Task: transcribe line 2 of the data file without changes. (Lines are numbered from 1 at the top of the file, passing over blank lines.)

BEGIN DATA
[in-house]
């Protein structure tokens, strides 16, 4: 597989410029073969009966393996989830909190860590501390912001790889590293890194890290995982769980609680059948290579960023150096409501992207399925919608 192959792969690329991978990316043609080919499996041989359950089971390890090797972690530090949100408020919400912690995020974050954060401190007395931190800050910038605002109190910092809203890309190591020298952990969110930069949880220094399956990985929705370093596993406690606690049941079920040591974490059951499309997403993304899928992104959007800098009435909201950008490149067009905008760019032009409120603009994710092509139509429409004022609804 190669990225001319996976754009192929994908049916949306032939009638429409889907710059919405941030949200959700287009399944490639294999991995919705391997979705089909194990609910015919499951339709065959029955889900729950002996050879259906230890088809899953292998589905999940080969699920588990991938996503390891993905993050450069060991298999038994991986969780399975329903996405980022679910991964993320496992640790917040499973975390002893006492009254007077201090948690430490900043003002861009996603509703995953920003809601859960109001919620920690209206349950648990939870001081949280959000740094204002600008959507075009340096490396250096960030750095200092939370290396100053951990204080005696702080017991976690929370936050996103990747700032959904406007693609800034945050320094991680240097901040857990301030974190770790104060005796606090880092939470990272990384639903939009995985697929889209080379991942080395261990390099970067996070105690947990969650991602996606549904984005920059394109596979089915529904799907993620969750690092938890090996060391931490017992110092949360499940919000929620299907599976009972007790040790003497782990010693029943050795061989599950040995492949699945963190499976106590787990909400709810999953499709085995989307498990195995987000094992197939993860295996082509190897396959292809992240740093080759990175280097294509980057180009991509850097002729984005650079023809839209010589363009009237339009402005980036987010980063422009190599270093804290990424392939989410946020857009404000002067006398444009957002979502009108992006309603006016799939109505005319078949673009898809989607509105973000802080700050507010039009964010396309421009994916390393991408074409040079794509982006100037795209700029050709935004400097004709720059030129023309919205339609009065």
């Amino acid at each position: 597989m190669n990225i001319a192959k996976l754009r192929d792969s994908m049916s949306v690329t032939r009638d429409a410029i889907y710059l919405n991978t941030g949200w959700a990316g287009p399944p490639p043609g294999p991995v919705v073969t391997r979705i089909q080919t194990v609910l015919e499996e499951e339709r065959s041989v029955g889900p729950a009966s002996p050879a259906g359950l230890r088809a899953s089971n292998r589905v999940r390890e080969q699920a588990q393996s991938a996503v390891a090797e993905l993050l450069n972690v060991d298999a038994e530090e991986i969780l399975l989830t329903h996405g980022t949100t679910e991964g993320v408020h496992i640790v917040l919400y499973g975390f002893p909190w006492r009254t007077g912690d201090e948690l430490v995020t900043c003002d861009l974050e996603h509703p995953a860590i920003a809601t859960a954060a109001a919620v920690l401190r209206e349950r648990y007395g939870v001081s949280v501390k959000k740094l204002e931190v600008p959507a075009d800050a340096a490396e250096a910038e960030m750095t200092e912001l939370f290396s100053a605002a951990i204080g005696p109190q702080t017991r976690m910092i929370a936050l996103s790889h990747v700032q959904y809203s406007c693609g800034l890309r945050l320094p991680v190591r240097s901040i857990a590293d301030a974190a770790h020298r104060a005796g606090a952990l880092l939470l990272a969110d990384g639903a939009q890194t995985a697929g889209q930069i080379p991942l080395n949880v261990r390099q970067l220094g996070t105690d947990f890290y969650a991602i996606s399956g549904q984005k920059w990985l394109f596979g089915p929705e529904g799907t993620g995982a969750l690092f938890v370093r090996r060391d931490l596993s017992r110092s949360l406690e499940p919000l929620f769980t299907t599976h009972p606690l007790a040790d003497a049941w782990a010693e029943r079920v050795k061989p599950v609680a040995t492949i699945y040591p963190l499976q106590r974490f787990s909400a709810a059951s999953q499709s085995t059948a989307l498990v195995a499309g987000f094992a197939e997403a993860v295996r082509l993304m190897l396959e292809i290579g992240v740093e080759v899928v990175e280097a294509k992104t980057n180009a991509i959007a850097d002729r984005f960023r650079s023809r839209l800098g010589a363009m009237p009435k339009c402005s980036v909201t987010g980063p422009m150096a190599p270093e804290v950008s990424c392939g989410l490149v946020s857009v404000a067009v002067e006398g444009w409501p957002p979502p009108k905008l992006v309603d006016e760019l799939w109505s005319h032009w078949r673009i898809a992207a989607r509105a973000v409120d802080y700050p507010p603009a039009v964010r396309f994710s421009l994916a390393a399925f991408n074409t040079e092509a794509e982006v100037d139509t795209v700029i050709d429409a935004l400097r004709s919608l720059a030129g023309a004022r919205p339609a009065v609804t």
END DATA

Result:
């Protein structure tokens, strides 16, 4: 597989410029073969009966393996989830909190860590501390912001790889590293890194890290995982769980609680059948290579960023150096409501992207399925919608 192959792969690329991978990316043609080919499996041989359950089971390890090797972690530090949100408020919400912690995020974050954060401190007395931190800050910038605002109190910092809203890309190591020298952990969110930069949880220094399956990985929705370093596993406690606690049941079920040591974490059951499309997403993304899928992104959007800098009435909201950008490149067009905008760019032009409120603009994710092509139509429409004022609804 190669990225001319996976754009192929994908049916949306032939009638429409889907710059919405941030949200959700287009399944490639294999991995919705391997979705089909194990609910015919499951339709065959029955889900729950002996050879259906230890088809899953292998589905999940080969699920588990991938996503390891993905993050450069060991298999038994991986969780399975329903996405980022679910991964993320496992640790917040499973975390002893006492009254007077201090948690430490900043003002861009996603509703995953920003809601859960109001919620920690209206349950648990939870001081949280959000740094204002600008959507075009340096490396250096960030750095200092939370290396100053951990204080005696702080017991976690929370936050996103990747700032959904406007693609800034945050320094991680240097901040857990301030974190770790104060005796606090880092939470990272990384639903939009995985697929889209080379991942080395261990390099970067996070105690947990969650991602996606549904984005920059394109596979089915529904799907993620969750690092938890090996060391931490017992110092949360499940919000929620299907599976009972007790040790003497782990010693029943050795061989599950040995492949699945963190499976106590787990909400709810999953499709085995989307498990195995987000094992197939993860295996082509190897396959292809992240740093080759990175280097294509980057180009991509850097002729984005650079023809839209010589363009009237339009402005980036987010980063422009190599270093804290990424392939989410946020857009404000002067006398444009957002979502009108992006309603006016799939109505005319078949673009898809989607509105973000802080700050507010039009964010396309421009994916390393991408074409040079794509982006100037795209700029050709935004400097004709720059030129023309919205339609009065």